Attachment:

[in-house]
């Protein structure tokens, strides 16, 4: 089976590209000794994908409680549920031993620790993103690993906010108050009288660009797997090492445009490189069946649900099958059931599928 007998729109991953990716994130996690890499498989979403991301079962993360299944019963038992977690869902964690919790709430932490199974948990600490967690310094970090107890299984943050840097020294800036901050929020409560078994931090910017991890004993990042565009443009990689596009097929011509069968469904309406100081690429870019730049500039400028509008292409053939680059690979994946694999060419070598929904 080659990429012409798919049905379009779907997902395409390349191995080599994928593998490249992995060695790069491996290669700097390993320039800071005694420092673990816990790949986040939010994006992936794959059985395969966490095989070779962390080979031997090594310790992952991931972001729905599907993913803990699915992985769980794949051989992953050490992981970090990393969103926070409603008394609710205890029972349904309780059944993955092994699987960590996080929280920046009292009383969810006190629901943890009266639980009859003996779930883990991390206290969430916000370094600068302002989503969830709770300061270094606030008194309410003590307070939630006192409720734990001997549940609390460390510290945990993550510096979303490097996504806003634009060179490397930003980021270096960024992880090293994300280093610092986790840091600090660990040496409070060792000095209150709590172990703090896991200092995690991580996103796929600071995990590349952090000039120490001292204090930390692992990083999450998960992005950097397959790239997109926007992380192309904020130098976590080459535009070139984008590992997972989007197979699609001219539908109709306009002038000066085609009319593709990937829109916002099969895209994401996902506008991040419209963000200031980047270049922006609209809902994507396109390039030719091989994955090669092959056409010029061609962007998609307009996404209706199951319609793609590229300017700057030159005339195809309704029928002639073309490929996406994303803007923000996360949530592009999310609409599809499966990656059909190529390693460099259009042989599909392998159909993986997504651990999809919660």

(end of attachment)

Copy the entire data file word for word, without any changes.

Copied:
[in-house]
């Protein structure tokens, strides 16, 4: 089976590209000794994908409680549920031993620790993103690993906010108050009288660009797997090492445009490189069946649900099958059931599928 007998729109991953990716994130996690890499498989979403991301079962993360299944019963038992977690869902964690919790709430932490199974948990600490967690310094970090107890299984943050840097020294800036901050929020409560078994931090910017991890004993990042565009443009990689596009097929011509069968469904309406100081690429870019730049500039400028509008292409053939680059690979994946694999060419070598929904 080659990429012409798919049905379009779907997902395409390349191995080599994928593998490249992995060695790069491996290669700097390993320039800071005694420092673990816990790949986040939010994006992936794959059985395969966490095989070779962390080979031997090594310790992952991931972001729905599907993913803990699915992985769980794949051989992953050490992981970090990393969103926070409603008394609710205890029972349904309780059944993955092994699987960590996080929280920046009292009383969810006190629901943890009266639980009859003996779930883990991390206290969430916000370094600068302002989503969830709770300061270094606030008194309410003590307070939630006192409720734990001997549940609390460390510290945990993550510096979303490097996504806003634009060179490397930003980021270096960024992880090293994300280093610092986790840091600090660990040496409070060792000095209150709590172990703090896991200092995690991580996103796929600071995990590349952090000039120490001292204090930390692992990083999450998960992005950097397959790239997109926007992380192309904020130098976590080459535009070139984008590992997972989007197979699609001219539908109709306009002038000066085609009319593709990937829109916002099969895209994401996902506008991040419209963000200031980047270049922006609209809902994507396109390039030719091989994955090669092959056409010029061609962007998609307009996404209706199951319609793609590229300017700057030159005339195809309704029928002639073309490929996406994303803007923000996360949530592009999310609409599809499966990656059909190529390693460099259009042989599909392998159909993986997504651990999809919660």